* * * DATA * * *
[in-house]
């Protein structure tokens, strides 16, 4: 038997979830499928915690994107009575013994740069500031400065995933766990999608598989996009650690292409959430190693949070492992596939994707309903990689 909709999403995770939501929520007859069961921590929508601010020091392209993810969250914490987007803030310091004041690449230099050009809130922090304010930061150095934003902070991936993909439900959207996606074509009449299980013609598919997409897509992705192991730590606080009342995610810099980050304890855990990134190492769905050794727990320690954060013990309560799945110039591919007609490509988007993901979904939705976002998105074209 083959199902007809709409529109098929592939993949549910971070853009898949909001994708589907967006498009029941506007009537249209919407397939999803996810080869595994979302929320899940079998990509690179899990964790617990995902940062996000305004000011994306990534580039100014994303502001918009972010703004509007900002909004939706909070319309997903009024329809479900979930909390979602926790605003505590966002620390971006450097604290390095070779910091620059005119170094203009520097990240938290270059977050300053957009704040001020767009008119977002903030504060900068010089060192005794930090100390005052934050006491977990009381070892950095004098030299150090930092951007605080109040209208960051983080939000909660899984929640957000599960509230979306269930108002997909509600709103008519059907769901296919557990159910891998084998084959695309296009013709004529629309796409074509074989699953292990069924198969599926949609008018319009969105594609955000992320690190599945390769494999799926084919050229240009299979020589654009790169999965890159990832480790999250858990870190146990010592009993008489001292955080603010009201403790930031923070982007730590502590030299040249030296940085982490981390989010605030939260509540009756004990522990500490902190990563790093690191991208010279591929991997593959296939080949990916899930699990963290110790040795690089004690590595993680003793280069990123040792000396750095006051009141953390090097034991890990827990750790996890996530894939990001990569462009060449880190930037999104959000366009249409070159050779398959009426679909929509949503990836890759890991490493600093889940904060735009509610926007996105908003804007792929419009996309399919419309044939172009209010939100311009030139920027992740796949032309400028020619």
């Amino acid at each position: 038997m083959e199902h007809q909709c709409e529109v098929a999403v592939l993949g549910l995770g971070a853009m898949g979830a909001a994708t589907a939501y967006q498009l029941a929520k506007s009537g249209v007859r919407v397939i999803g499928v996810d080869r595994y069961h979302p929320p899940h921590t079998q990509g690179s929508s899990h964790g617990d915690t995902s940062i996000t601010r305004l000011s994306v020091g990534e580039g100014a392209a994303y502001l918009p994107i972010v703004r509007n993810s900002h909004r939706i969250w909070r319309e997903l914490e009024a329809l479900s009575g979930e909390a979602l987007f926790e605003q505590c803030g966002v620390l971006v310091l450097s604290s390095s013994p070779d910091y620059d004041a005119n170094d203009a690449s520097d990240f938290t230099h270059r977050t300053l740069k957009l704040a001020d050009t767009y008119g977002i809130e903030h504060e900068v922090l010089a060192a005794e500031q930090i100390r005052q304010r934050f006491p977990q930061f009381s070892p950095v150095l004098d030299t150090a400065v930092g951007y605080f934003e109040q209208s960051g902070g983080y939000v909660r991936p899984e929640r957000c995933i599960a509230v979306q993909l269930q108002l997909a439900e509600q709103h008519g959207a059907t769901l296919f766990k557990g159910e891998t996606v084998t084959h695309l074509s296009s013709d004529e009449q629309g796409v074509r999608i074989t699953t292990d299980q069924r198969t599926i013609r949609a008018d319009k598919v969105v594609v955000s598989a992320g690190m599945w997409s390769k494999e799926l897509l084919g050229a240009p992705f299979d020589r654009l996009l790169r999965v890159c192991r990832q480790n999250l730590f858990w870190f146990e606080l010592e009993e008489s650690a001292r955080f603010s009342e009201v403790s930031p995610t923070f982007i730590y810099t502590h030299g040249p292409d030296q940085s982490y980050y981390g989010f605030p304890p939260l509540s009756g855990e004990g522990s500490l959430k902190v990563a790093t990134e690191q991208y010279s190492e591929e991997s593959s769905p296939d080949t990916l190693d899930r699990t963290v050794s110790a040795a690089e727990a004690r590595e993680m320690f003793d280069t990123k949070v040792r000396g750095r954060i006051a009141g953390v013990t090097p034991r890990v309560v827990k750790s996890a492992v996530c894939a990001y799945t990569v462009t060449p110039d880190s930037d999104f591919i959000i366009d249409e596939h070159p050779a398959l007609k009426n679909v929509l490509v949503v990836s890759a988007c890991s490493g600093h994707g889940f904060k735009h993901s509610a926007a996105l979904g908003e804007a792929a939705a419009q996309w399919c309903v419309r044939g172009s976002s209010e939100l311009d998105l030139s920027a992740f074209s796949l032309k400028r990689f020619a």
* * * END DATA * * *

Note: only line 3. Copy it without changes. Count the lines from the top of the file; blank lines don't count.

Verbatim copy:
């Amino acid at each position: 038997m083959e199902h007809q909709c709409e529109v098929a999403v592939l993949g549910l995770g971070a853009m898949g979830a909001a994708t589907a939501y967006q498009l029941a929520k506007s009537g249209v007859r919407v397939i999803g499928v996810d080869r595994y069961h979302p929320p899940h921590t079998q990509g690179s929508s899990h964790g617990d915690t995902s940062i996000t601010r305004l000011s994306v020091g990534e580039g100014a392209a994303y502001l918009p994107i972010v703004r509007n993810s900002h909004r939706i969250w909070r319309e997903l914490e009024a329809l479900s009575g979930e909390a979602l987007f926790e605003q505590c803030g966002v620390l971006v310091l450097s604290s390095s013994p070779d910091y620059d004041a005119n170094d203009a690449s520097d990240f938290t230099h270059r977050t300053l740069k957009l704040a001020d050009t767009y008119g977002i809130e903030h504060e900068v922090l010089a060192a005794e500031q930090i100390r005052q304010r934050f006491p977990q930061f009381s070892p950095v150095l004098d030299t150090a400065v930092g951007y605080f934003e109040q209208s960051g902070g983080y939000v909660r991936p899984e929640r957000c995933i599960a509230v979306q993909l269930q108002l997909a439900e509600q709103h008519g959207a059907t769901l296919f766990k557990g159910e891998t996606v084998t084959h695309l074509s296009s013709d004529e009449q629309g796409v074509r999608i074989t699953t292990d299980q069924r198969t599926i013609r949609a008018d319009k598919v969105v594609v955000s598989a992320g690190m599945w997409s390769k494999e799926l897509l084919g050229a240009p992705f299979d020589r654009l996009l790169r999965v890159c192991r990832q480790n999250l730590f858990w870190f146990e606080l010592e009993e008489s650690a001292r955080f603010s009342e009201v403790s930031p995610t923070f982007i730590y810099t502590h030299g040249p292409d030296q940085s982490y980050y981390g989010f605030p304890p939260l509540s009756g855990e004990g522990s500490l959430k902190v990563a790093t990134e690191q991208y010279s190492e591929e991997s593959s769905p296939d080949t990916l190693d899930r699990t963290v050794s110790a040795a690089e727990a004690r590595e993680m320690f003793d280069t990123k949070v040792r000396g750095r954060i006051a009141g953390v013990t090097p034991r890990v309560v827990k750790s996890a492992v996530c894939a990001y799945t990569v462009t060449p110039d880190s930037d999104f591919i959000i366009d249409e596939h070159p050779a398959l007609k009426n679909v929509l490509v949503v990836s890759a988007c890991s490493g600093h994707g889940f904060k735009h993901s509610a926007a996105l979904g908003e804007a792929a939705a419009q996309w399919c309903v419309r044939g172009s976002s209010e939100l311009d998105l030139s920027a992740f074209s796949l032309k400028r990689f020619a």